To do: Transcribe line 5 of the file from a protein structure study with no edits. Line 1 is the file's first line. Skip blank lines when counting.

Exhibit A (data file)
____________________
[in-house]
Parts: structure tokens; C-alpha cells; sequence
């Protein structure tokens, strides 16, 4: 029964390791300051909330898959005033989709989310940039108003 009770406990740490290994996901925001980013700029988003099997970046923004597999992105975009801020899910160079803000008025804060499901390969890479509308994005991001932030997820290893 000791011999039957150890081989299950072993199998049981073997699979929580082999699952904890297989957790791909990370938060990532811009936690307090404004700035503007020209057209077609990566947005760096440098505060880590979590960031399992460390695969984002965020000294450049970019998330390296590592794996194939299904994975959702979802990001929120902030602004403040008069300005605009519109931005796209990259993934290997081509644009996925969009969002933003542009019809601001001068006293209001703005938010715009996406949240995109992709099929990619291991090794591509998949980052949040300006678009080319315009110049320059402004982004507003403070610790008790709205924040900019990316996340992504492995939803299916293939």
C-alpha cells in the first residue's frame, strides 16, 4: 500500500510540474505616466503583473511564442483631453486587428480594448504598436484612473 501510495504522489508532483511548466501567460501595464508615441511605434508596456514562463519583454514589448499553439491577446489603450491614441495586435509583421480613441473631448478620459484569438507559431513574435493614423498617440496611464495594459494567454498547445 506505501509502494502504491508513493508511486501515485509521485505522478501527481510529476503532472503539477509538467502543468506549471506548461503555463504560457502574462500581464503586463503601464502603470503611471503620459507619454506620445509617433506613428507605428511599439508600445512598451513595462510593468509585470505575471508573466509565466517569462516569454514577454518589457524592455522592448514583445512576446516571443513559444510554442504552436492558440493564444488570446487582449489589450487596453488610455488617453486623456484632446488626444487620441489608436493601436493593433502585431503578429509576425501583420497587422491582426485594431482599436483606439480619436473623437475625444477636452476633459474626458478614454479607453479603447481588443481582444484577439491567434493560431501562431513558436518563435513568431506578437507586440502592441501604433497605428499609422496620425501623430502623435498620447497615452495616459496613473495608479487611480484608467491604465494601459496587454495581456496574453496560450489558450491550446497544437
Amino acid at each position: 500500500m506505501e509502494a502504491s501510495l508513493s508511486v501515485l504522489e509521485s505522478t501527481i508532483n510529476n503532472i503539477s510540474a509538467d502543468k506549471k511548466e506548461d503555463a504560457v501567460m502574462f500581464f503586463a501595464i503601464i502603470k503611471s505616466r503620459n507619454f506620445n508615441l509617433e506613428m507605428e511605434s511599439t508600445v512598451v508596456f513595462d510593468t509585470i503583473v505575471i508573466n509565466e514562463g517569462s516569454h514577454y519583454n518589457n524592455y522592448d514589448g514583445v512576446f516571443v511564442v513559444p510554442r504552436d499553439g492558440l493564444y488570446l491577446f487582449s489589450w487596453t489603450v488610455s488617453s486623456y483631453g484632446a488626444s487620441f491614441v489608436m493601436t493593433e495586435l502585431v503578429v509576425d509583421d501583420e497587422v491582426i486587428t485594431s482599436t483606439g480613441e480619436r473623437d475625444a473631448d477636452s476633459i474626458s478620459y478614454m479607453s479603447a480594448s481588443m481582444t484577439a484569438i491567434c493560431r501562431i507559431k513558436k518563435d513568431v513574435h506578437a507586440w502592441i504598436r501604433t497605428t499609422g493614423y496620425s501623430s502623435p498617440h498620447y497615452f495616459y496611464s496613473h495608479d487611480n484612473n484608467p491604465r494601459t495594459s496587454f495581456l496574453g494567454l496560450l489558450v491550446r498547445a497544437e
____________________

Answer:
Amino acid at each position: 500500500m506505501e509502494a502504491s501510495l508513493s508511486v501515485l504522489e509521485s505522478t501527481i508532483n510529476n503532472i503539477s510540474a509538467d502543468k506549471k511548466e506548461d503555463a504560457v501567460m502574462f500581464f503586463a501595464i503601464i502603470k503611471s505616466r503620459n507619454f506620445n508615441l509617433e506613428m507605428e511605434s511599439t508600445v512598451v508596456f513595462d510593468t509585470i503583473v505575471i508573466n509565466e514562463g517569462s516569454h514577454y519583454n518589457n524592455y522592448d514589448g514583445v512576446f516571443v511564442v513559444p510554442r504552436d499553439g492558440l493564444y488570446l491577446f487582449s489589450w487596453t489603450v488610455s488617453s486623456y483631453g484632446a488626444s487620441f491614441v489608436m493601436t493593433e495586435l502585431v503578429v509576425d509583421d501583420e497587422v491582426i486587428t485594431s482599436t483606439g480613441e480619436r473623437d475625444a473631448d477636452s476633459i474626458s478620459y478614454m479607453s479603447a480594448s481588443m481582444t484577439a484569438i491567434c493560431r501562431i507559431k513558436k518563435d513568431v513574435h506578437a507586440w502592441i504598436r501604433t497605428t499609422g493614423y496620425s501623430s502623435p498617440h498620447y497615452f495616459y496611464s496613473h495608479d487611480n484612473n484608467p491604465r494601459t495594459s496587454f495581456l496574453g494567454l496560450l489558450v491550446r498547445a497544437e